The Humiliation of Christ, in its Physical, Ethical, and Official
Aspects. The Sixth Series of the Cunningham Lectures. By A. B. Bruce, D.D. (T. and T. Clark.)—It is impossible to do justice in a short notice to a book so learned, and we may add, so significant, as the one before us is. Dr. Bruce is, we suppose, acknowledged as a leader and representative by those who profess to hold Evangelical tenets both in England and Scotland. The principal aim of this book seems to be the securing of a firmer and more scientific basis for a theory which this school especially insists on,—the theory of "re- demption by substitute." It is significant and satisfactory to find a theologian of this school insisting that "a mysterious doctrine, divested of moral interest, and allowed to assume the aspect of a mere metaphysical speculation, is a doctrine destined ere long to be discarded. Such, for example, must be the inevitable fate of the doctrine of an immanent Trinity, when it becomes disso- ciated in men's minds from practical religious interests, and degenerates into an abstract tenet." Evidently nothing is farther from Dr. Bruce's intention than to insist on the accept- ance of a doctrine repugnant to man's moral instincts, because it has been, as it is said, "revealed," that is, imposed by some external authority. After laying down certain " Christological axioms," derived from an exegesis of Philippians ii. 5-9, and of certain passages in the Epistle to the Hebrews, Dr. Bruce expounds and criticises the most important Christological theories that have been maintained by the Fathers, the Schoolmen, the Lutheran and Reformed divines of Germany, and by modern writers. We cannot follow him in these learned re- searches, but must commend the fairness with which Dr. Bruce criticises every theory, pointing out whatever is valuable in it, as well as what is unsound. We may, however, state that we observe with surprise that theologians, when discussing the Person of Christ, the relation in him of the Logos to the Man, do not attend more to the guidance of St. John, who before he announces that "the Word was made flesh," speaks of that Word as a light 'which lighteth every man." Surely in the relation of the Logos to men, we have an important key for discovering the relation of the Logos to the Man. The text, "If he called them gods, unto whom the word of God came" (John x. 35), should also, one would think, be a classical one on this subject. The kinship of man to God through the Logos is an ele- ment in this question which seems to us far too much neglected. In enforcing his own theory of the Atonement, Dr. Brace does not condemn wholesale all other theories, but rather treats them as approximatiowi to the truth, as aspects of the "many-coloured wisdom of dod," to which this, "the Catholic theory," is a neces- sary comptement. In reference to this theory of "redemption by sub- stitute:" we have one or two suggestions to offer. The theory rests.on another, concerning what is called "the Curse." What is this °arse, what the subject, and what the extent of it ? In Article ix., of the xxxix., we find it stated that "in every person born into this world, it [the original sin, the phronema sarkos] deserveth God's wrath and damnation ;" which affirmation seems to be taken by the supporters of this theory as if equivalent to the following,—" Every person born into this world deserveth God's wrath and damnation." It is obvious that the two affirmations are very different, and lead to very different con- clusions. Dr. Bruce is very earnest in insisting that every theory about Christ must agree with the facts of Christ's history, as given in the Gospels. Therefore a theory concerning the sacrifice of Christ must agree with the history of that sacrifice. Is that actual history one which agrees perfectly with the theory of "redemption by substitute ?" Can we not imagine a history which would suit the theory better ? Is it not noteworthy that the sufferings of Christ are all inflicted by sinful men ? that the sins be bears are actual sins, comprising every form of sin ? Would it not have suited the theory better if the suffering had been inflicted directly by God,—if, as there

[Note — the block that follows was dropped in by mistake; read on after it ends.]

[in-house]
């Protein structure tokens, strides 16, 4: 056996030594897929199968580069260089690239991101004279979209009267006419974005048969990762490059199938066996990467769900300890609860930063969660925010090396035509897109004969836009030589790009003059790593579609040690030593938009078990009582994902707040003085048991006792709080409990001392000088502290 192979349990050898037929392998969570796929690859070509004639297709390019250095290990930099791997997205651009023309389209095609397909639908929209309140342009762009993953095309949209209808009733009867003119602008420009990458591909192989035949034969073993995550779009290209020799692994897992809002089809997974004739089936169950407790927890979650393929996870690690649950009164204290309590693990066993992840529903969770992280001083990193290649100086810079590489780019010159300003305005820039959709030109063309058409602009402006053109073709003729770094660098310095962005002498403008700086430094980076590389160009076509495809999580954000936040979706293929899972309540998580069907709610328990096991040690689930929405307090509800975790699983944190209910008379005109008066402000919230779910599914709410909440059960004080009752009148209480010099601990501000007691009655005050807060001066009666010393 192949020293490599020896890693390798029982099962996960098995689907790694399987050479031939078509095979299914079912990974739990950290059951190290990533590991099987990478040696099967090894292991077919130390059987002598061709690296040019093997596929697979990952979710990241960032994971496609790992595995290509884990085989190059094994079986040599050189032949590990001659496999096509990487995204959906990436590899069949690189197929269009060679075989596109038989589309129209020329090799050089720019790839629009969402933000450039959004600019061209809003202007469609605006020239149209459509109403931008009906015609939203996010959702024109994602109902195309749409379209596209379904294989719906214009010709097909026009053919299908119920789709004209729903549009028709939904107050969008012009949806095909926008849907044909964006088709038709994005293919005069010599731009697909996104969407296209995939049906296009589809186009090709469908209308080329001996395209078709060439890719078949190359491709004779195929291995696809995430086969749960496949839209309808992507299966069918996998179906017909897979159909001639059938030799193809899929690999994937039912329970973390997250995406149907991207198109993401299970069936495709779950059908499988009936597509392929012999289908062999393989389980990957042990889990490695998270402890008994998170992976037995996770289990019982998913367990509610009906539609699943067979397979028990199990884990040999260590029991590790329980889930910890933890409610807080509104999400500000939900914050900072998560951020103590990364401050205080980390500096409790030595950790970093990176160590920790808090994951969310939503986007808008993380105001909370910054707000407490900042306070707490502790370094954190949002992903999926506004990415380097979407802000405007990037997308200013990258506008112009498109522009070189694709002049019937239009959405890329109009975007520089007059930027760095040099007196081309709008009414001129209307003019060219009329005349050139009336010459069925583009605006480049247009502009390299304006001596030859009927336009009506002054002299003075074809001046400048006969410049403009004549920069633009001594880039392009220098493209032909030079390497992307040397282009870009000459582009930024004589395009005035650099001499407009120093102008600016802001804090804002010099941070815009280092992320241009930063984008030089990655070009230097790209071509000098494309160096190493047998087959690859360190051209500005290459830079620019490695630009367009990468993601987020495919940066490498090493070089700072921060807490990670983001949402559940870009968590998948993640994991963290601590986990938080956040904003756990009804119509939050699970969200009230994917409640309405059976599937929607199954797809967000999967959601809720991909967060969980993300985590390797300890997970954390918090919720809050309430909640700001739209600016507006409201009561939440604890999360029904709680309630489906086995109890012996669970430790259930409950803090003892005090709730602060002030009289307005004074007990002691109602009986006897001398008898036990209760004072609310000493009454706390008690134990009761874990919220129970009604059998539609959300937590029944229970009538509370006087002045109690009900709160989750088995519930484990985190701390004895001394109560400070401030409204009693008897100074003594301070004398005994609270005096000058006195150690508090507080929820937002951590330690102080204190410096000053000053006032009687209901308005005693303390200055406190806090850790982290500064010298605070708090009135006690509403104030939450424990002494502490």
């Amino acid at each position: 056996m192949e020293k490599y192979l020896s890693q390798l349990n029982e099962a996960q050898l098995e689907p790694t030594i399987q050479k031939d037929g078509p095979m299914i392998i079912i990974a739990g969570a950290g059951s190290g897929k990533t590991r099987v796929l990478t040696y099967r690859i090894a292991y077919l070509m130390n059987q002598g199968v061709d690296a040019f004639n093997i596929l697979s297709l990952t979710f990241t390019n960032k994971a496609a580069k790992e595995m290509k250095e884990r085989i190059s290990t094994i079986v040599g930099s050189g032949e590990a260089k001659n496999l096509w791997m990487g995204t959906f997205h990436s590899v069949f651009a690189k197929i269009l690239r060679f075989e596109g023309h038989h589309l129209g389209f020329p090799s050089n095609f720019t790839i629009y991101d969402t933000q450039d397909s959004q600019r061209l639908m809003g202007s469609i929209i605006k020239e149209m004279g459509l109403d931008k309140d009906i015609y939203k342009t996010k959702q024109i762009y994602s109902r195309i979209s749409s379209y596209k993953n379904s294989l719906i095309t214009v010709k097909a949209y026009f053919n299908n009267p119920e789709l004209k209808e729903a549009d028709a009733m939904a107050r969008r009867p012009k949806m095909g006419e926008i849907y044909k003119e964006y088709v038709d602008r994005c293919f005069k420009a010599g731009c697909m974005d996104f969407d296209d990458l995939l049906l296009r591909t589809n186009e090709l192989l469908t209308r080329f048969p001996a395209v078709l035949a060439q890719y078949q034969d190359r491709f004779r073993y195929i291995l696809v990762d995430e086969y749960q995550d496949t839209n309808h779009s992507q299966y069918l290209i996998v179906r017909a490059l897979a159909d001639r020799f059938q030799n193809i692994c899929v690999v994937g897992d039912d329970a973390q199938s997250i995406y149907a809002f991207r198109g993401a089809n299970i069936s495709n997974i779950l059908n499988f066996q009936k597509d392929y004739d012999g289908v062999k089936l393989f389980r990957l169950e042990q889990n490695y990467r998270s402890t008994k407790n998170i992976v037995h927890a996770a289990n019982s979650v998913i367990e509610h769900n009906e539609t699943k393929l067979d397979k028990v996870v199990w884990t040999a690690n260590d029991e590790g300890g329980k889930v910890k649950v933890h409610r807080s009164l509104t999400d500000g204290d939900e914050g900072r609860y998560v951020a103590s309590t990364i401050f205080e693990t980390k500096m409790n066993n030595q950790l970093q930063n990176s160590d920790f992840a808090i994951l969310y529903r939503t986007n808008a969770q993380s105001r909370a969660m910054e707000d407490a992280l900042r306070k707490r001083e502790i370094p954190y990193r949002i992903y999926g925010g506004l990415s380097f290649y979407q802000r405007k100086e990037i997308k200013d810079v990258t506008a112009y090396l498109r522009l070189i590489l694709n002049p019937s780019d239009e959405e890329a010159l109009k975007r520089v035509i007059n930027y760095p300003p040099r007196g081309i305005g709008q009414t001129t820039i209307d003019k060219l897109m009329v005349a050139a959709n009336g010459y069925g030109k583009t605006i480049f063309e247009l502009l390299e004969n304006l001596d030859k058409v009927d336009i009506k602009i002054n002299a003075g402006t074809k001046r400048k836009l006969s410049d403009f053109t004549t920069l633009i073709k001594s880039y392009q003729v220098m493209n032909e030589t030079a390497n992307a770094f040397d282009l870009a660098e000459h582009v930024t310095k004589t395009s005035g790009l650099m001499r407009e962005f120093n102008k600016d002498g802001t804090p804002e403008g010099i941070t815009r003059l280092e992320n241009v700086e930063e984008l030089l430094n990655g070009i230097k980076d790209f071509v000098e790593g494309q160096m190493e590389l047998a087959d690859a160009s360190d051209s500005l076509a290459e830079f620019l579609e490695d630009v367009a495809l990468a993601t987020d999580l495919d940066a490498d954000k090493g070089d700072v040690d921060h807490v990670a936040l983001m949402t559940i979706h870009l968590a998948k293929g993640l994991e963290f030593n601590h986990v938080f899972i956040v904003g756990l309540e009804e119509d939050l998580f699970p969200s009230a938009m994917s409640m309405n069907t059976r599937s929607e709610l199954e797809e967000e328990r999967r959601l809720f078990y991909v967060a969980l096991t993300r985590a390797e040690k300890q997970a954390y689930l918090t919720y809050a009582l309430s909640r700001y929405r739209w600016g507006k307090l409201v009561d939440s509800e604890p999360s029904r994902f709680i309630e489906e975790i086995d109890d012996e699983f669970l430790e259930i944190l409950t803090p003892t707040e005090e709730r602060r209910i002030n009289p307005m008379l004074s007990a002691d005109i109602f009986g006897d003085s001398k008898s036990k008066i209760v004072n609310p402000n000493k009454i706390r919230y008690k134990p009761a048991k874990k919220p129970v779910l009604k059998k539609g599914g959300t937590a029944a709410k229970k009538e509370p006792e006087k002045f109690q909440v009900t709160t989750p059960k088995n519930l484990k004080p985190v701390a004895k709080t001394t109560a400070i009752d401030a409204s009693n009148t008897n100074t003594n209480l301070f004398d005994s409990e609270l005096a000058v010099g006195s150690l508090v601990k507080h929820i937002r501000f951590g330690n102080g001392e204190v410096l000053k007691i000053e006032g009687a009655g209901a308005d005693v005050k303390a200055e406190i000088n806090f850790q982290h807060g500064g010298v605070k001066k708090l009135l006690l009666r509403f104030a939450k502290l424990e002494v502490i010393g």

as a voice from heaven proclaiming, "This is my beloved son," so there had been a thunderbolt and a voice from heaven proclaiming, "This is my victim ?" We commend this work to the attention of all students of theology, as one which is certain to widen their view and stimulate their thought.